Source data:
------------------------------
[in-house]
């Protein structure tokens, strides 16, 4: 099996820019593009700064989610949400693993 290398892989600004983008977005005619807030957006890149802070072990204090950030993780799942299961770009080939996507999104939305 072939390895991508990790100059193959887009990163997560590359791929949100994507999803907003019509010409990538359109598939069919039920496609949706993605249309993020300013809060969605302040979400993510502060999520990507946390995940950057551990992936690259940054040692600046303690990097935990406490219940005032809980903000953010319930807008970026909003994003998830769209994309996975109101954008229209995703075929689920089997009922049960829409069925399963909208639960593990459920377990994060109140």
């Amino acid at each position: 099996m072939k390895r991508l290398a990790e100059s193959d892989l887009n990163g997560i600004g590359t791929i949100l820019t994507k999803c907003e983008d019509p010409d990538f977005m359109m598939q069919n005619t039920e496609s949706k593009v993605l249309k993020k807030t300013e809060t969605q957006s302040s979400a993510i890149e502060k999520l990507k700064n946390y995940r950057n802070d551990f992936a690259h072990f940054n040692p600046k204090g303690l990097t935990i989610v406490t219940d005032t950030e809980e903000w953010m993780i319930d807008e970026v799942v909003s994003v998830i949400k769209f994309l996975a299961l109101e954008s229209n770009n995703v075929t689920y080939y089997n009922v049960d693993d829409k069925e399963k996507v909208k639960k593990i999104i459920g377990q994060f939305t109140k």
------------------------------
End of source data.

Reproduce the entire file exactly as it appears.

[in-house]
């Protein structure tokens, strides 16, 4: 099996820019593009700064989610949400693993 290398892989600004983008977005005619807030957006890149802070072990204090950030993780799942299961770009080939996507999104939305 072939390895991508990790100059193959887009990163997560590359791929949100994507999803907003019509010409990538359109598939069919039920496609949706993605249309993020300013809060969605302040979400993510502060999520990507946390995940950057551990992936690259940054040692600046303690990097935990406490219940005032809980903000953010319930807008970026909003994003998830769209994309996975109101954008229209995703075929689920089997009922049960829409069925399963909208639960593990459920377990994060109140």
């Amino acid at each position: 099996m072939k390895r991508l290398a990790e100059s193959d892989l887009n990163g997560i600004g590359t791929i949100l820019t994507k999803c907003e983008d019509p010409d990538f977005m359109m598939q069919n005619t039920e496609s949706k593009v993605l249309k993020k807030t300013e809060t969605q957006s302040s979400a993510i890149e502060k999520l990507k700064n946390y995940r950057n802070d551990f992936a690259h072990f940054n040692p600046k204090g303690l990097t935990i989610v406490t219940d005032t950030e809980e903000w953010m993780i319930d807008e970026v799942v909003s994003v998830i949400k769209f994309l996975a299961l109101e954008s229209n770009n995703v075929t689920y080939y089997n009922v049960d693993d829409k069925e399963k996507v909208k639960k593990i999104i459920g377990q994060f939305t109140k």